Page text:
Thursday, June 02, 2011

Ricky Rubio is Coming

While Shaquille O'Neal's three-years-too-late retirement was stealing all the headlines in the NBA on the first off-day of the NBA Finals, the big story was percolating in Spain.

For the first time in nearly a decade, fan(s) of the Minnesota Timberwolves have a modicum of hope for their favorite basketball team.

Spanish point guard Ricky Rubio is joining the Timberwolves this fall, according to multiple reports. Rubio was Minnesota's first first-round pick in 2009, the first draft David Kahn was responsible for overseeing. Kahn -- the butt of jokes and ridicule since he got the job -- has banked a lot of his reputation on Rubio making a difference for Minnesota, while many panned that the dynamic player wanted nothing to do with Minnesota.

Obviously, this development doesn't mean Rubio is automatically going to pan out and be awesome, and it doesn't mean Kahn still can't screw this team up some more. They do, after all, still desperately need a shooting guard, preferably someone a little taller to add size to the Minnesota backcourt (Rubio is a lot of things, and "big" isn't one of them). And they haven't had a competent center since, um ... er ... yeah.

Oh, and they might need a coach.

Could this be one reason David Kahn has waited so long to decide the coach's fate.

My hunch is this further decreases the odds that (Kurt) Rambis will be back, or greatly increases the odds that Rambis must pledge to make big changes with his offense if he does return.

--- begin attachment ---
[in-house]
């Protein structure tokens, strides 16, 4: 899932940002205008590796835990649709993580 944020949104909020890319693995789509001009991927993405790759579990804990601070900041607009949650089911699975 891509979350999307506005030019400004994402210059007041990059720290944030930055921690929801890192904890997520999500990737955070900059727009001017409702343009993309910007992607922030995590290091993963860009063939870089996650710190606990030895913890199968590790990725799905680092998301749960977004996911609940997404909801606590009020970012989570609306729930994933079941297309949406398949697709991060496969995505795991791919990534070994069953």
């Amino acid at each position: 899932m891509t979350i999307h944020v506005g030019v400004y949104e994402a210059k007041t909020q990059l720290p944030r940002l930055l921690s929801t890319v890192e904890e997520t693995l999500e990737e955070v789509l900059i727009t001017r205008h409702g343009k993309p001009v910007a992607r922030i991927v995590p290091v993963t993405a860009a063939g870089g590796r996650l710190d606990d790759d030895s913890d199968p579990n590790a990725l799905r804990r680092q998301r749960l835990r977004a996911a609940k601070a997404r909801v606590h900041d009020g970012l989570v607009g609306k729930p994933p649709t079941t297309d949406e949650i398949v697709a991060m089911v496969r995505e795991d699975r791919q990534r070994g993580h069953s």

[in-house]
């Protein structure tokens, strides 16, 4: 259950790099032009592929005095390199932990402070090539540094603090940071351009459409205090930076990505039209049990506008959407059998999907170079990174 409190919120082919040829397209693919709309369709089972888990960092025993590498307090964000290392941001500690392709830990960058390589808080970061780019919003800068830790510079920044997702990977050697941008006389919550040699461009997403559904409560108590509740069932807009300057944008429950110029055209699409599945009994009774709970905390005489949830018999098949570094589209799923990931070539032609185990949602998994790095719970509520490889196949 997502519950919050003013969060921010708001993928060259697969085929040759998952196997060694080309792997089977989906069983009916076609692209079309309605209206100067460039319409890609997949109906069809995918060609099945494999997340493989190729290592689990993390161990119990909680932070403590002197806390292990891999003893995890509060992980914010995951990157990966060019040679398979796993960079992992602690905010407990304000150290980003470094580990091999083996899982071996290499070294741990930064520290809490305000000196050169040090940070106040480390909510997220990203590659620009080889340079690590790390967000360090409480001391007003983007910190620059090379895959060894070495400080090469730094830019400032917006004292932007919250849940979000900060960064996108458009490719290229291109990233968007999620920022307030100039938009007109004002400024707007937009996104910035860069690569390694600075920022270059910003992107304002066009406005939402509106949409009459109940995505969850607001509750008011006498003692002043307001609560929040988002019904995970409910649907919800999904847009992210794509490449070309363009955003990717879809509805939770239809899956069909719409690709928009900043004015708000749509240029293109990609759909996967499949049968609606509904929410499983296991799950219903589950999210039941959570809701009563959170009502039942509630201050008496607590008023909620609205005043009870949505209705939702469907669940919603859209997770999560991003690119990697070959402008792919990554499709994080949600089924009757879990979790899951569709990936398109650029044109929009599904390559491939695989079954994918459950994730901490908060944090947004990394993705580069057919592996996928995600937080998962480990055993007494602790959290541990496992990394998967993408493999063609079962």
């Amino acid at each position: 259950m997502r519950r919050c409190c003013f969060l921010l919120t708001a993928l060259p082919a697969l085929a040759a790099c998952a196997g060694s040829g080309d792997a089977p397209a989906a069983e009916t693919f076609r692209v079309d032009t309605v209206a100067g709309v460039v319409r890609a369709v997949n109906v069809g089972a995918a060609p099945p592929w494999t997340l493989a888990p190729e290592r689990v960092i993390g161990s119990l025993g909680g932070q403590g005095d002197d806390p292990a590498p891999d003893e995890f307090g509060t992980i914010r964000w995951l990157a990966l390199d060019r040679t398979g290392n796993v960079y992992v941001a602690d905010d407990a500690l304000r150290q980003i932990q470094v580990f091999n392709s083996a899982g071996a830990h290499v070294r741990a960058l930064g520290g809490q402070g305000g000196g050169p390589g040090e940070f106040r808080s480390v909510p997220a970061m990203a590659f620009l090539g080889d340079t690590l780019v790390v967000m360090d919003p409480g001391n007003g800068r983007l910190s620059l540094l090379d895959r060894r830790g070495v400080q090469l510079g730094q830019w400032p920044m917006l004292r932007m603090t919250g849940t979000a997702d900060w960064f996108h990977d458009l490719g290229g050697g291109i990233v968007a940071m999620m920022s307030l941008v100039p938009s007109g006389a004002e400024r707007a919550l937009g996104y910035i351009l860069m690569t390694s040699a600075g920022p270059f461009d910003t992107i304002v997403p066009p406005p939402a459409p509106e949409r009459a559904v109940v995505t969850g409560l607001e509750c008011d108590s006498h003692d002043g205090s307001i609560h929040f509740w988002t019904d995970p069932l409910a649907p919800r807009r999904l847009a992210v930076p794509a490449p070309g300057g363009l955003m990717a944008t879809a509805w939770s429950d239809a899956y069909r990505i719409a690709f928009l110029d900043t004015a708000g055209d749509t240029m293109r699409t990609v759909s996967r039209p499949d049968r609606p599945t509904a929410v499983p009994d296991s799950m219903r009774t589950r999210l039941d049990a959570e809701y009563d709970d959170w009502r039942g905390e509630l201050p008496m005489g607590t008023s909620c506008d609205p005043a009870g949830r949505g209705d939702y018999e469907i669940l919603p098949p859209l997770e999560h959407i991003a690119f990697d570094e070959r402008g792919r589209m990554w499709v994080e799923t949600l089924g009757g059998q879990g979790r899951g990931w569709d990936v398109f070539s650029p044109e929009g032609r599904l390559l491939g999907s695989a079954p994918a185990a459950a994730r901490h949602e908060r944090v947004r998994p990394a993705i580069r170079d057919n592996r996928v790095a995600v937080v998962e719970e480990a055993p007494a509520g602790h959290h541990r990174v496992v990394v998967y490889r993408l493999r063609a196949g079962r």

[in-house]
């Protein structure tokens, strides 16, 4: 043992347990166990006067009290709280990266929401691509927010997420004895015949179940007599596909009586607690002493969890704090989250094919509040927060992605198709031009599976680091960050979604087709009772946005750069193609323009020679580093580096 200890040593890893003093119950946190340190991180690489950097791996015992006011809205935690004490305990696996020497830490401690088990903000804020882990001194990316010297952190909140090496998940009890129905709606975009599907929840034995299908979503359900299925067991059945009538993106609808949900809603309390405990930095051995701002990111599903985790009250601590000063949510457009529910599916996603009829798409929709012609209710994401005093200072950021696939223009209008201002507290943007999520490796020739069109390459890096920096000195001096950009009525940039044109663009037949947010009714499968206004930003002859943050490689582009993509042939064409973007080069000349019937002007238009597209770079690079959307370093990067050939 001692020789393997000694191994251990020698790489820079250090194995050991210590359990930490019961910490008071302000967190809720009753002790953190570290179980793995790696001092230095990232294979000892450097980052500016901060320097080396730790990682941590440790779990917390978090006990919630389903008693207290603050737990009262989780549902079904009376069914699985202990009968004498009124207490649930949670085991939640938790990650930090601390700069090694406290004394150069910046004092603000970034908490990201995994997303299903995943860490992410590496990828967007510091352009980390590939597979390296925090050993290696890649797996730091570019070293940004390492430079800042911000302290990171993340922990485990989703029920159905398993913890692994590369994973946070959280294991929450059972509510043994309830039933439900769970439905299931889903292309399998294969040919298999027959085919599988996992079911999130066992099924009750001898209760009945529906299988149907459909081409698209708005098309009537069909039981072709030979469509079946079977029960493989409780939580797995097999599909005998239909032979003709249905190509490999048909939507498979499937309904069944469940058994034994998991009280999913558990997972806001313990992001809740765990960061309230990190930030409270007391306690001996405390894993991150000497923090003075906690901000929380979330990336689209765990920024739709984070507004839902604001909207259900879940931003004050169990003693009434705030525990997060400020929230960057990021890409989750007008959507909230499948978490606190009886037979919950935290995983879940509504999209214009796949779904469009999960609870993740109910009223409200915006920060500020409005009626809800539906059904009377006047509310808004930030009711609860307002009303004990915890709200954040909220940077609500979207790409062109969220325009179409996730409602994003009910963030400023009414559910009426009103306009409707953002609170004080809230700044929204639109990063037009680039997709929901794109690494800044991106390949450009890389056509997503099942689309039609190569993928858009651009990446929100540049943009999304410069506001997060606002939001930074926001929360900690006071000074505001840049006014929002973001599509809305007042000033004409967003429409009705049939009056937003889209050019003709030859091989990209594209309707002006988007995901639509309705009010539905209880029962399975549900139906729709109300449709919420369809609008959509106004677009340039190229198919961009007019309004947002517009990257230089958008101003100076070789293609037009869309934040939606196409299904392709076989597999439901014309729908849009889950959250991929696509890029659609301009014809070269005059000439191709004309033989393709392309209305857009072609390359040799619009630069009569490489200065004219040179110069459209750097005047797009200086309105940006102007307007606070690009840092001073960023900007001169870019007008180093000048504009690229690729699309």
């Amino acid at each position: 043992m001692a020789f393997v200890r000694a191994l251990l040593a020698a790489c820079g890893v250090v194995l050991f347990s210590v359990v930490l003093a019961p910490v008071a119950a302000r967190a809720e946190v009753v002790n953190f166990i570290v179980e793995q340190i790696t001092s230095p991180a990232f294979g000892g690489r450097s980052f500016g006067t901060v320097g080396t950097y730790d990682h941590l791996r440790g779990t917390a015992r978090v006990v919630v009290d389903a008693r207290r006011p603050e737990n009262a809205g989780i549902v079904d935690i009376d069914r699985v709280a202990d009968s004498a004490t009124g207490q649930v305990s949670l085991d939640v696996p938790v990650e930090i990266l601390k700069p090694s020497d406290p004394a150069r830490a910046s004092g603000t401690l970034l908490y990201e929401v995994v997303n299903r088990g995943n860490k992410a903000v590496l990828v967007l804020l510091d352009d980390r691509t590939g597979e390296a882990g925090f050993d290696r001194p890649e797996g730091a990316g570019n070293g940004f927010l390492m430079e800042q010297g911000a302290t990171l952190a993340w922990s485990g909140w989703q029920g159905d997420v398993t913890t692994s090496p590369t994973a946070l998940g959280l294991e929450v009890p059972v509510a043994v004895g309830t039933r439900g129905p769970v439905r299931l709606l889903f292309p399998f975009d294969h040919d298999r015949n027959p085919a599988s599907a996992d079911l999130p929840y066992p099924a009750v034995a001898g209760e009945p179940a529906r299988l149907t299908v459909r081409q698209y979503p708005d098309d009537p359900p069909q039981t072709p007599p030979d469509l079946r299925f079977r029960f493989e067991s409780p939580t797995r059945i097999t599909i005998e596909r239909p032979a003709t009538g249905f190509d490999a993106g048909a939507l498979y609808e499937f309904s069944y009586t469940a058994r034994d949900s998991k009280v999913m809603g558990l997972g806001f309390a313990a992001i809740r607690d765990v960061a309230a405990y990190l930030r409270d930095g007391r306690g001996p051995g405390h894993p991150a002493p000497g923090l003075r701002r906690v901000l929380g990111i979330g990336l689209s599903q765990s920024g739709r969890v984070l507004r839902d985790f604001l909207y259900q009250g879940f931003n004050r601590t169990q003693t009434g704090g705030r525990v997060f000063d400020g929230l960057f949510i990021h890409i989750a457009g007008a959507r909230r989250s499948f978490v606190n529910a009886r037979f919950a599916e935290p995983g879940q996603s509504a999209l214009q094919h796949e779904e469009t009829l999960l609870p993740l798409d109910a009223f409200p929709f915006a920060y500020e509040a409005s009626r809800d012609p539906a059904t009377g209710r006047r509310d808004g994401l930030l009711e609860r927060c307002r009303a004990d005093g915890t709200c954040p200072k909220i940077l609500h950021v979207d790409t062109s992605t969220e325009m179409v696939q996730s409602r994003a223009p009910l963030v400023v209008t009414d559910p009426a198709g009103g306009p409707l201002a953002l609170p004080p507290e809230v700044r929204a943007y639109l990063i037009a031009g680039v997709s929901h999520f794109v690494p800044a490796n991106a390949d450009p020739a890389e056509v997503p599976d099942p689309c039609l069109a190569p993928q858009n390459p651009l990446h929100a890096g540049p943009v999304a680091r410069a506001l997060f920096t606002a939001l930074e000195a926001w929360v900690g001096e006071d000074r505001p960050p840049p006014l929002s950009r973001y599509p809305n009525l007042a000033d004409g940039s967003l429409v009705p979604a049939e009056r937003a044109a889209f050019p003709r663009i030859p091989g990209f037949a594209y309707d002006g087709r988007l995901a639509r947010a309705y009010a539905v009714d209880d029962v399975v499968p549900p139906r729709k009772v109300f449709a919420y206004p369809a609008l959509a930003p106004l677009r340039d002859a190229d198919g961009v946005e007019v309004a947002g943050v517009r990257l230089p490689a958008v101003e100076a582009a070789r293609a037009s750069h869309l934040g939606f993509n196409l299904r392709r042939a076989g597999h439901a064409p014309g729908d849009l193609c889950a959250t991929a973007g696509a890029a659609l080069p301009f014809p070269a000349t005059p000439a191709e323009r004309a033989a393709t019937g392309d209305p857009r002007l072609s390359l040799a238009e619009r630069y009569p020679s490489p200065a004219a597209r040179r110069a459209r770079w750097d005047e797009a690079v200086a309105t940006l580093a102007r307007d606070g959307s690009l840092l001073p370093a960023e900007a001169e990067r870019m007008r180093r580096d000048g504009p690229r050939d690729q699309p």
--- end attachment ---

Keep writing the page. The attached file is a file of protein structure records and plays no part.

Kahn and the Wolves can't risk that Rubio's game and confidence will get lost in Rambis' triangle-ish offense, as Flynn did.

That's why I'd expect them to hire a point guard-friendly coach, although very doubtfully in time for the fast-approaching draft.

My hunch is that Rambis is gone, but Kahn didn't want to pull the trigger until he knew he had Rubio in the fold. It's not about letting Rubio have a say in the next coach, as much as it is making sure you know what kind of style you want your team to play and your coach to be familiar/comfortable with.

Don't ask me who that person is. I don't know nearly enough about the game to make that kind of guess.

Many will talk about Rubio's subpar numbers in Spain. Don't let that dissuade the excitement over this player.

Rubio averaged a modest 6.5 points per game on 39 percent shooting while dealing with a foot injury. With Rubio coming off the bench, Regal Barcelona has reached the Spanish League finals, meaning it will likely be mid to late June before he can be introduced by the Timberwolves, who think he will flourish in the more wide-open NBA, where guards are allowed much more freedom on the perimeter.

"He's gotten bigger and he plays outstanding defense, and because he's a pass-first guard -- he's going to be liked by everybody who plays with him," Duke coach Mike Krzyzewski said last year. Krzyzewski also coached Team USA against Rubio and Spain in Beijing.

Rubio dominated the junior circuit in Europe and turned professional at 14. His flashy style and baby face made him an instant sensation in Europe and, even though his stock has dipped some this year, the Wolves are as enamored as ever.

"He's a special player and a very good point guard," Lakers forward and fellow Spainiard Pau Gasol said earlier this season. "Very unselfish. He's got great size, great length. He knows how to play the game very well. He's got a great feel for the game. He's just a guy that will get the team going and do what he needs to do."

Don't make any mistake, though. Rubio is a key pickup for Minnesota, and his development will go a long way toward determining the Wolves' chances going forward, as well as Kahn's future employment.

For Kahn, this is a huge win. He's deserved most of the shots that have been taken at him, because it has often looked like he didn't really know what he was doing. But he continued to pursue Rubio without putting undue pressure on him, and he got the guy he was looking for all along. That's a credit to him, whether you like him and the job he's done or not.

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